Alarmed by rising rents, housing advocates Monday unveiled a long list of proposals to make Seattle more affordable.
They ranged from issuing $500 million in city bonds for affordable housing to rent control, or stabilization, which is now illegal under state law.
"Without that, rent will continue to rise and our city will become more and more unaffordable," said Ishbel Dickens of the Community Housing Caucus.
Also being debated at City Hall is a proposal to force developers of any commercial or multifamily residential project to pay what's called a linkage fee for affordable housing.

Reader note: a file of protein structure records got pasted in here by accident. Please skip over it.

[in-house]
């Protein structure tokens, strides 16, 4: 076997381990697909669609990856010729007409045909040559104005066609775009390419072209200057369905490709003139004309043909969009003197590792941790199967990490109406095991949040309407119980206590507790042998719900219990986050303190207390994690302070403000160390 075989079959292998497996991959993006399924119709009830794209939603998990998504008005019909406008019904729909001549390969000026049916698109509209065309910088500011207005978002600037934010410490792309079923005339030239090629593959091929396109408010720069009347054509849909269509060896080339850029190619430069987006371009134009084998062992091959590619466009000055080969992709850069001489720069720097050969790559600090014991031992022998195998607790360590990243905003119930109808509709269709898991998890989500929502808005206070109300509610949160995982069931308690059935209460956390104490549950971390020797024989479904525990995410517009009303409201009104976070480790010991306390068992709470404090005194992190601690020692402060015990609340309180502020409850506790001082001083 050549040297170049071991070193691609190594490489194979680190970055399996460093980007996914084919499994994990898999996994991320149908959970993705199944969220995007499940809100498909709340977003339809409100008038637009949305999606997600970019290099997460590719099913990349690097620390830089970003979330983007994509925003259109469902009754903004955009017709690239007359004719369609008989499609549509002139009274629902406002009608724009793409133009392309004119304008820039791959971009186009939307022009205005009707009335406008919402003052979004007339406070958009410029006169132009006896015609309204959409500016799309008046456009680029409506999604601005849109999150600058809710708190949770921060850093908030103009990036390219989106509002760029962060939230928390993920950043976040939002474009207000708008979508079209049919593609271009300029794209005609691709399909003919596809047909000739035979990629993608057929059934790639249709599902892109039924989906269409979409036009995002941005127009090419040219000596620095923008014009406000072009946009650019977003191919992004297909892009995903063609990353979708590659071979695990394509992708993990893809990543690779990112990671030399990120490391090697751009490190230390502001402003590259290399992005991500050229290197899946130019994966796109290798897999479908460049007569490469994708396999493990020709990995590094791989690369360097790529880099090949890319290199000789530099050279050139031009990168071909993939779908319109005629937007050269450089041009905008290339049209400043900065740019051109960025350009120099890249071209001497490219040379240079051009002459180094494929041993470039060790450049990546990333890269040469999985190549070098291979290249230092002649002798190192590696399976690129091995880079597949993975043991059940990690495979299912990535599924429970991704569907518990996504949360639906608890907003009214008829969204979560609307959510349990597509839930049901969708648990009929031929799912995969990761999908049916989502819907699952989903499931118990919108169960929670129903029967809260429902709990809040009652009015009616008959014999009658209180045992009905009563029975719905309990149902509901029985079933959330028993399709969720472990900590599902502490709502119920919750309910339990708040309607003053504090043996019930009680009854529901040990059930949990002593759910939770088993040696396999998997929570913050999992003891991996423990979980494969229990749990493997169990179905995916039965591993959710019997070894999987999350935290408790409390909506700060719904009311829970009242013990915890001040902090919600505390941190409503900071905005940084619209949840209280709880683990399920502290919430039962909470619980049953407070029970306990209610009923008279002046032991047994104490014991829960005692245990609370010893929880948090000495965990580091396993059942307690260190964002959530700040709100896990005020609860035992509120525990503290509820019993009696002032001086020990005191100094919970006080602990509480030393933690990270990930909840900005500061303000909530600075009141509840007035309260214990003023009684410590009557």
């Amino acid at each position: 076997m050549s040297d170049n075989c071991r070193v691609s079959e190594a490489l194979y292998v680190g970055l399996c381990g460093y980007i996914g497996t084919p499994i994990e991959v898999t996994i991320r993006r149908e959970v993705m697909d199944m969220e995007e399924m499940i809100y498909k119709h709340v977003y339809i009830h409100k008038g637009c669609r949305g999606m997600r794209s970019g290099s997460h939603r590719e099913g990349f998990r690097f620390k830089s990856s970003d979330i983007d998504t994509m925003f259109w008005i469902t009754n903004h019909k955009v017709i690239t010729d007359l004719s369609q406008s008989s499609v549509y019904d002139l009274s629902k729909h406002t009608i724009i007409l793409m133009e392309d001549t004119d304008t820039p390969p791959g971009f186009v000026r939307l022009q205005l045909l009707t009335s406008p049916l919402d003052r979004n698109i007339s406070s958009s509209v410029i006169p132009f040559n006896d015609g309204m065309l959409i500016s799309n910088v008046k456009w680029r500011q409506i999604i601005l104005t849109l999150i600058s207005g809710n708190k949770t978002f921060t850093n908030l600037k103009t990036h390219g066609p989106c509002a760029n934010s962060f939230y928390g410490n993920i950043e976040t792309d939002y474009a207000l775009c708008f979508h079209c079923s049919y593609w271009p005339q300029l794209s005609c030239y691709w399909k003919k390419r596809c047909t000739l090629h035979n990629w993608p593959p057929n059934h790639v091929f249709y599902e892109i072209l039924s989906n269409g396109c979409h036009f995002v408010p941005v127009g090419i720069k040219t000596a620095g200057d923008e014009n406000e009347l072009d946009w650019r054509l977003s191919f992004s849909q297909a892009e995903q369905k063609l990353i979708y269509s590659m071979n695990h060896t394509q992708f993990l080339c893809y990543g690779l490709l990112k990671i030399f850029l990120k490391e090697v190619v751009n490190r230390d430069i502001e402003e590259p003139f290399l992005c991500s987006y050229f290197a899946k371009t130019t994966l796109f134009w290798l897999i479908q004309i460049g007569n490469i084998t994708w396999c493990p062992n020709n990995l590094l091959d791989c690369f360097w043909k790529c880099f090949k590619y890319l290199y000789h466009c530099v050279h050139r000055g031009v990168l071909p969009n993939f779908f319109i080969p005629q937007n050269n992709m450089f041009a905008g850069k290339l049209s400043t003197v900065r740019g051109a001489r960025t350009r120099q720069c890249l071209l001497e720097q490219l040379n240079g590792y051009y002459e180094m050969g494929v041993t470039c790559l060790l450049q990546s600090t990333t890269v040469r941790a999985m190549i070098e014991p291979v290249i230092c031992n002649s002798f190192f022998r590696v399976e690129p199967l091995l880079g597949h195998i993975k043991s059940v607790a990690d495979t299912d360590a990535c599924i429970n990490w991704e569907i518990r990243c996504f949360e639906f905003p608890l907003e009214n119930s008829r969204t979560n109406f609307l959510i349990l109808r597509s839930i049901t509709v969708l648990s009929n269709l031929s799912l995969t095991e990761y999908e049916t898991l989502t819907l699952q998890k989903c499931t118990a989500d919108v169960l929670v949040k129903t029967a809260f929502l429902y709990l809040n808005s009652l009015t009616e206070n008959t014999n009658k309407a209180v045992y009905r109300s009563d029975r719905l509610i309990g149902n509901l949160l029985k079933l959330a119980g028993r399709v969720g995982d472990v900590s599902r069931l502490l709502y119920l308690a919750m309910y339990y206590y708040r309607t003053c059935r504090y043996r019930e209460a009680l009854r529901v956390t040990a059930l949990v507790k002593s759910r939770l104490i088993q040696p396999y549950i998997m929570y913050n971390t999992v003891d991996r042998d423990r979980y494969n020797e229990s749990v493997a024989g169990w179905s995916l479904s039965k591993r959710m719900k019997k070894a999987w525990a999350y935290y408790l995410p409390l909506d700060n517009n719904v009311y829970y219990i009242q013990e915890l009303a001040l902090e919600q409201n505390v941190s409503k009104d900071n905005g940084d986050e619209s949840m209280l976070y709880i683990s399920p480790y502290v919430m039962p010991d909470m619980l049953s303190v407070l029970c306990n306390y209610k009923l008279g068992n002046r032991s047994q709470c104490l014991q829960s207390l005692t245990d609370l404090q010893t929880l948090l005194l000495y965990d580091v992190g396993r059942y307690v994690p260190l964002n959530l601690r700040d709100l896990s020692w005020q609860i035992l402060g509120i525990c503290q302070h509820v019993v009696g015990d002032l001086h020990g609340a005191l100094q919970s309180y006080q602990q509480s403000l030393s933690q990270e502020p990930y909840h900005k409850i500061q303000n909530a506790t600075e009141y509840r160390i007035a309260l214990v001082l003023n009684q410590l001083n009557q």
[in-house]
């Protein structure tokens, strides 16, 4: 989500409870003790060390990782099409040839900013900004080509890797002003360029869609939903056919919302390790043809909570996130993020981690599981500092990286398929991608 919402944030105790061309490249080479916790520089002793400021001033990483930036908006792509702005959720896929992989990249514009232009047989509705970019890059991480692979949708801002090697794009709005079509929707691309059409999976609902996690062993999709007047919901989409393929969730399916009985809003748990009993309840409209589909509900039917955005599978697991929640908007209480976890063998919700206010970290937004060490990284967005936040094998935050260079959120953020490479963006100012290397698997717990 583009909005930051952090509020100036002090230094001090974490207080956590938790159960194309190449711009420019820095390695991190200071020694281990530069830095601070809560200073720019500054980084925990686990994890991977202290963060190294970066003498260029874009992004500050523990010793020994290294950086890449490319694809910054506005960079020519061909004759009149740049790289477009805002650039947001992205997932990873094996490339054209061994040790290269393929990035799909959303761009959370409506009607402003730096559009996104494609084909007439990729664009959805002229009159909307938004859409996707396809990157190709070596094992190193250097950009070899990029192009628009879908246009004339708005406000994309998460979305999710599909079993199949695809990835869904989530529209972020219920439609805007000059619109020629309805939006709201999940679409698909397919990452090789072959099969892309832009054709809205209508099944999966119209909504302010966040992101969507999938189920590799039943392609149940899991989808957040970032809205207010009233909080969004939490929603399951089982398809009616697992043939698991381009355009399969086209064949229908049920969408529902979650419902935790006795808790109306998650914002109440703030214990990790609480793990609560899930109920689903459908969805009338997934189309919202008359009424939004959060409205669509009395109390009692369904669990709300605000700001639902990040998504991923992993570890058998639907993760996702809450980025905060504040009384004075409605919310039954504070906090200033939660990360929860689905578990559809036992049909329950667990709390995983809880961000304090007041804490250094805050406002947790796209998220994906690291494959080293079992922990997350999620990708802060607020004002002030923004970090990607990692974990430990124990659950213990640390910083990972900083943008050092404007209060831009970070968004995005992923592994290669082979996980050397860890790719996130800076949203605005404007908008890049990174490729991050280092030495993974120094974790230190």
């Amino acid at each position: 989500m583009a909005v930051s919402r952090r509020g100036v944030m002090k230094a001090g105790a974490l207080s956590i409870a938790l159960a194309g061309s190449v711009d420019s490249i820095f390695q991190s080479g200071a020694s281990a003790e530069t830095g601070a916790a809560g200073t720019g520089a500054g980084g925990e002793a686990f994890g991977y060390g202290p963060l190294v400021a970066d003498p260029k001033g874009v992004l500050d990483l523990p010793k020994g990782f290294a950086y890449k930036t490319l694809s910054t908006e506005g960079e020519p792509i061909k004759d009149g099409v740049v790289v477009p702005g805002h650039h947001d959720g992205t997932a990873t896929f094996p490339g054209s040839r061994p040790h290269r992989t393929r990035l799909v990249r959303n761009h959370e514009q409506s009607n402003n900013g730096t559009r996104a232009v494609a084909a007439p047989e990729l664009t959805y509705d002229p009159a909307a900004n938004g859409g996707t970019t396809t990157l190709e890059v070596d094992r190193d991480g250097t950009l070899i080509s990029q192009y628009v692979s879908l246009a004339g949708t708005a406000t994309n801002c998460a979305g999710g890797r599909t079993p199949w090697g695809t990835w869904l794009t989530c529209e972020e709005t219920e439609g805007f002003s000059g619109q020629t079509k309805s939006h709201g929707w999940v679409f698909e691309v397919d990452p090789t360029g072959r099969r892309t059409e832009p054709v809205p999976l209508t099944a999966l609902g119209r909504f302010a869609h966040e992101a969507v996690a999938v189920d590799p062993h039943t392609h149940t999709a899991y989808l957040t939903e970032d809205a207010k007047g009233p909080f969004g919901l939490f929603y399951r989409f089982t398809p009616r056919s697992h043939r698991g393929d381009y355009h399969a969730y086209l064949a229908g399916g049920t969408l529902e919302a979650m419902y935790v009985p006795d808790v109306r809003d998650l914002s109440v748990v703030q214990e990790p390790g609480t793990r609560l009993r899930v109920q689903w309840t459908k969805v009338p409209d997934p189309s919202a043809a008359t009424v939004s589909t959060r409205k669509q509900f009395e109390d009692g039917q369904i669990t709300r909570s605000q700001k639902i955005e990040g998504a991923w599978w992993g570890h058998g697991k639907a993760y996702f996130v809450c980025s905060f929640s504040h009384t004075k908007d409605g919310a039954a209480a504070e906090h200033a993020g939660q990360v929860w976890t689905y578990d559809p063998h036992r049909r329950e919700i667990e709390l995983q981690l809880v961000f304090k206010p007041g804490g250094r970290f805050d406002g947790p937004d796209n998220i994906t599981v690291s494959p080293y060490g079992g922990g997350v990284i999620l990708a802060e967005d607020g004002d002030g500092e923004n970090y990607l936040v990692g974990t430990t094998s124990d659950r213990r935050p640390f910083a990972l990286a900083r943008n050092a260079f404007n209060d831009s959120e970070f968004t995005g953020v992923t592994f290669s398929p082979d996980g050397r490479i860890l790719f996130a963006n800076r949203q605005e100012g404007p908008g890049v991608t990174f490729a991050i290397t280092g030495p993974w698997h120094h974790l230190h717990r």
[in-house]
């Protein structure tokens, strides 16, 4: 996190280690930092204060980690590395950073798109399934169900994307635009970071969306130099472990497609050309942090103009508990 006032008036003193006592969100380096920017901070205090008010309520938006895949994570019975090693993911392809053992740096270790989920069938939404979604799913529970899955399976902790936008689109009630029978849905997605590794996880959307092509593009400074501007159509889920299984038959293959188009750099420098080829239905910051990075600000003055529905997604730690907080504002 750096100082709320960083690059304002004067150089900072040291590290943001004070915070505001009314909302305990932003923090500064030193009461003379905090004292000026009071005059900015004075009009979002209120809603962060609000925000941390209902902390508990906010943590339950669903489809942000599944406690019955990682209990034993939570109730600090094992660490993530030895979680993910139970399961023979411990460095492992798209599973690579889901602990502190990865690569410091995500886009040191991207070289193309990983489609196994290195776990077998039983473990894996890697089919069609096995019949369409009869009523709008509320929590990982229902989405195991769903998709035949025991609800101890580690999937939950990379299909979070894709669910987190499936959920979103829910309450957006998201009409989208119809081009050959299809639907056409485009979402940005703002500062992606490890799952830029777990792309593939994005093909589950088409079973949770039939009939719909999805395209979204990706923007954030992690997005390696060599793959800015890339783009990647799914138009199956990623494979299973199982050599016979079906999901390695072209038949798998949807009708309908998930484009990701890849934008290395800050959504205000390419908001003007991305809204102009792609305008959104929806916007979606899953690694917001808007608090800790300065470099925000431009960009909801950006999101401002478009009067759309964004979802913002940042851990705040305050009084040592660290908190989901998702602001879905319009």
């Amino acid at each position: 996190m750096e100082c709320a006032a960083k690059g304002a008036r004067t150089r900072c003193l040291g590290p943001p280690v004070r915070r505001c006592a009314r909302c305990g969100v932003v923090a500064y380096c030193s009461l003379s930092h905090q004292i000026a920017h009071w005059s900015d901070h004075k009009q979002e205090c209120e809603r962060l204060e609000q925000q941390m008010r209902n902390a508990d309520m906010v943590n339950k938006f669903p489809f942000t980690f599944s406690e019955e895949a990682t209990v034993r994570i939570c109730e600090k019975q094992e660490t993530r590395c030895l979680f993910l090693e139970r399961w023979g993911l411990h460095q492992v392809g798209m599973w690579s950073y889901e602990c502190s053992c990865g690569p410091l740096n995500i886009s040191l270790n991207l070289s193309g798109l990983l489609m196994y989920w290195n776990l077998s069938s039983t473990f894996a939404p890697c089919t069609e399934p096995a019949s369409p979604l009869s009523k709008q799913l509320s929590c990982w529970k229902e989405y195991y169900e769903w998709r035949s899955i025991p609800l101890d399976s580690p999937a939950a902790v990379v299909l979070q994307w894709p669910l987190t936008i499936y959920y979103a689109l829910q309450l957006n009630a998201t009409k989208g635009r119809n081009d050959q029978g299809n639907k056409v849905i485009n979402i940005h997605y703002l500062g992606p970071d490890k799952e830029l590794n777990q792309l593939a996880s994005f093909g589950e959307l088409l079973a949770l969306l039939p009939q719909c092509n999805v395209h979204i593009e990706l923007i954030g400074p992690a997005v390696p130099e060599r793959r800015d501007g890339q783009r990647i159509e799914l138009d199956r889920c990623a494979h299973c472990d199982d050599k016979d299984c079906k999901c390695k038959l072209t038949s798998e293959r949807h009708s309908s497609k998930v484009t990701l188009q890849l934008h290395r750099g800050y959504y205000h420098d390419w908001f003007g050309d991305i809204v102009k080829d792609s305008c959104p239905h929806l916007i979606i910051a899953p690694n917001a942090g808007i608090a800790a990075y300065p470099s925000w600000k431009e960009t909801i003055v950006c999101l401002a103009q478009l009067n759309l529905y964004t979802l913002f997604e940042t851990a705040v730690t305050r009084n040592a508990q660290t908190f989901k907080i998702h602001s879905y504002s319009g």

That proposal has alarmed the business community.
"If you're trying to lower the cost of housing, the worst way to do that is to increase the cost of housing," said Ryan Bayne of the Coalition for Housing Solutions.
A new quarterly report from Apartment Insights Washington says there are more than 12,000 units in King and Snohomish counties that have either opened or are scheduled to open in 2015. If all indeed open this year, analyst Tom Cain concludes it will break the record set in 1989.
Cain's report also shows that rents rose 2.1 percent to an average of $1,341 per unit.
"It blows my mind that the rents are as high as they are. They are forcing everybody out of the city," said Susan Russell, now living in a transitional housing facility.